Philochortus

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Philochortus
Scientific classification
Kingdom: Animalia
Phylum: Chordata
Subphylum: Vertebrata
Class: Reptilia
Order: Squamata
Suborder: Sauria
Infraorder: Scincomorpha
Family: Lacertidae
Subfamily: Lacertinae
Genus: Philochortus
Matschie, 1893.
Species

See text.

Philochortus spinalis and P. phillipsii

Philochortus is a genus of lizards of the family Lacertidae. Species of this genus are distributed in Egypt, Algeria, Libya, Mali, Niger, Ethiopia, Djibouti, Eritrea, Somalia, Kenya, Yemen, and Saudi Arabia.[1]

Etymology[edit]

Philochortus means grass-loving (Greek: philos = friend, chortos = grass).[2] The common name of Philochortus species is therefore grass-loving lizards, or shield-backed ground lizards because of their typical back scalation and terrestrial habitat.

Diagnosis[edit]

Species of Philochortus are medium to large-sized lacertids with long cylindrical tails. The unregenerated tail is up to 3.25 times longer than head and body. Eyes with movable lids. The nostril is pierced between two shields and usually bordered by the first supralabial or narrowly separated from it. The collar is well marked. The ventral plates are smooth, feebly imbricate and arranged in 6 longitudinal series. The dorsal scales are smooth or keeled. Back with 2 to 6 longitudinal series of enlarged plate-like scales along the dorsal mid-line. This is the main difference to Latastia. Femoral pores are present on the inside of the thighs, more prominent in males. Tail base in males much broader than in females.[3]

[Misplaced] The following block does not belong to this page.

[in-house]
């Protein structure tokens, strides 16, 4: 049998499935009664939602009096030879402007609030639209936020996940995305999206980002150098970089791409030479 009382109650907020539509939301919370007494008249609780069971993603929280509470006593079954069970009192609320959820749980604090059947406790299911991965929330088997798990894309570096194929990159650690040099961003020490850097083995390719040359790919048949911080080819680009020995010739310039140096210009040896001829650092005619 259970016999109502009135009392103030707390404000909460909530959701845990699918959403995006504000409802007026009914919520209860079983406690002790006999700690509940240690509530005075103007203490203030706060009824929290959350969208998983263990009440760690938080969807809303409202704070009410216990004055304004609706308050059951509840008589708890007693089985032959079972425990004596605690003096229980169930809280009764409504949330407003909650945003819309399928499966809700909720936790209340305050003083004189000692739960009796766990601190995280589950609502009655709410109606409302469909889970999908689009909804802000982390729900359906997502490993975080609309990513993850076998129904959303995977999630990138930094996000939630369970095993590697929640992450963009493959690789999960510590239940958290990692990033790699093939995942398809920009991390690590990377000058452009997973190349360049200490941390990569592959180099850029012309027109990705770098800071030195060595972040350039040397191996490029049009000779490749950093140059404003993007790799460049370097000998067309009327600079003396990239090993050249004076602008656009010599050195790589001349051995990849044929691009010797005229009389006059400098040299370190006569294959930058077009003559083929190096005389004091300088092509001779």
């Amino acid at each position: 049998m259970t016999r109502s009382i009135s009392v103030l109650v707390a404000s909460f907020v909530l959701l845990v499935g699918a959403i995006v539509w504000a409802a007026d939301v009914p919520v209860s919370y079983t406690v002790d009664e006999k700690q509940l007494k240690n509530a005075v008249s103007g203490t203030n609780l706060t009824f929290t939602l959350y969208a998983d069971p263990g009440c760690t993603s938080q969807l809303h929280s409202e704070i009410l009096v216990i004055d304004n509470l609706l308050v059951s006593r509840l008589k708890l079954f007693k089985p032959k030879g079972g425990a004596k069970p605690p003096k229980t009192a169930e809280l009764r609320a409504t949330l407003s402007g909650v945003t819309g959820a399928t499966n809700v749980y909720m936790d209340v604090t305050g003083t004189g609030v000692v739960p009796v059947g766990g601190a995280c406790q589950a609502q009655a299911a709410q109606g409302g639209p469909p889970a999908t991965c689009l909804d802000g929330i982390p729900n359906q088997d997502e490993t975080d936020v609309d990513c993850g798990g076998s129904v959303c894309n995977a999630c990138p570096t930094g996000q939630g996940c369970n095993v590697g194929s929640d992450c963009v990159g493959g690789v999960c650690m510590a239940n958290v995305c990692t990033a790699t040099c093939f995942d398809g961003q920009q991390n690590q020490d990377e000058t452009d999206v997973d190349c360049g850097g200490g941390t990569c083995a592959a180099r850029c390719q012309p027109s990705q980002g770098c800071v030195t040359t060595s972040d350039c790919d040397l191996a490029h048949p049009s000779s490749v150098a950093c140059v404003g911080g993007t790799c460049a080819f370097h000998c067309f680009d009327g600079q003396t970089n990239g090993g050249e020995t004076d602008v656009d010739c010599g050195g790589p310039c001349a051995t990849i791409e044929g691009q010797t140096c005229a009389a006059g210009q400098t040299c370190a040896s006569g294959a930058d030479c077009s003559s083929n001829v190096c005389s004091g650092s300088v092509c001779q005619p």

Habitat and natural history[edit]

The natural history of all species is only poorly known. Many species of Philochortus inhabit semiarid, arid or hyperarid regions, mountainous areas as well as plains from sea level up to 1500 m altitude (P. neumanni ). Most species prefer sparsely vegetated, open and sandy or fairly rocky localities (P. neumanni ) and can be found in Acacia-Commiphora deciduous bushland and semidesert bushland vegetation types. But P. zolii and P. neumanni can be found also in marginal unattended cultivated areas with Halfa grass and other scrub and well vegetated natural habitats.[4][5][6]

The species of Philochortus are diurnal, sun-loving active predators on insects and other arthropods, egg-laying and terrestrial but P. zolii is an avid climber. The long stiff tail is aiding in balance on vegetation. They dig burrows in the soil below clumps of grasses or small bushes.[6]

Species[edit]

The following six species are recognized as being valid.[7]

However, some authors[5][8][9] recognize a seventh species, Philochortus rudolfensis Parker, 1932 from northern Kenya. It was previously considered a junior synonym of P. intermedius. They suggest that the two taxa are unlikely to be closely related due to apparent differences in their habitat requirements.

Philochortus neumanni, P. intermedius and P. hardeggeri

Nota bene: A binomial authority in parentheses indicates that the species was originally described in a genus other than Philochortus.

References[edit]

  1. ^ The Reptile Database. www.reptile-database.org.
  2. ^ Schleich et al. 1996
  3. ^ Boulenger 1921
  4. ^ Parker 1942
  5. ^ a b Spawls et al. 2002
  6. ^ a b Baha El Din 2006
  7. ^ "Philochortus ". The Reptile Database. www.reptile-database.org.
  8. ^ Largen & Spawls 2006
  9. ^ Spawls, S. & Malonza, P. 2014. Philochortus rudolfensis. The IUCN Red List of Threatened Species 2014: e.T21268095A21268221. doi:10.2305/IUCN.UK.2014-3.RLTS.T21268095A21268221.en.

Further reading[edit]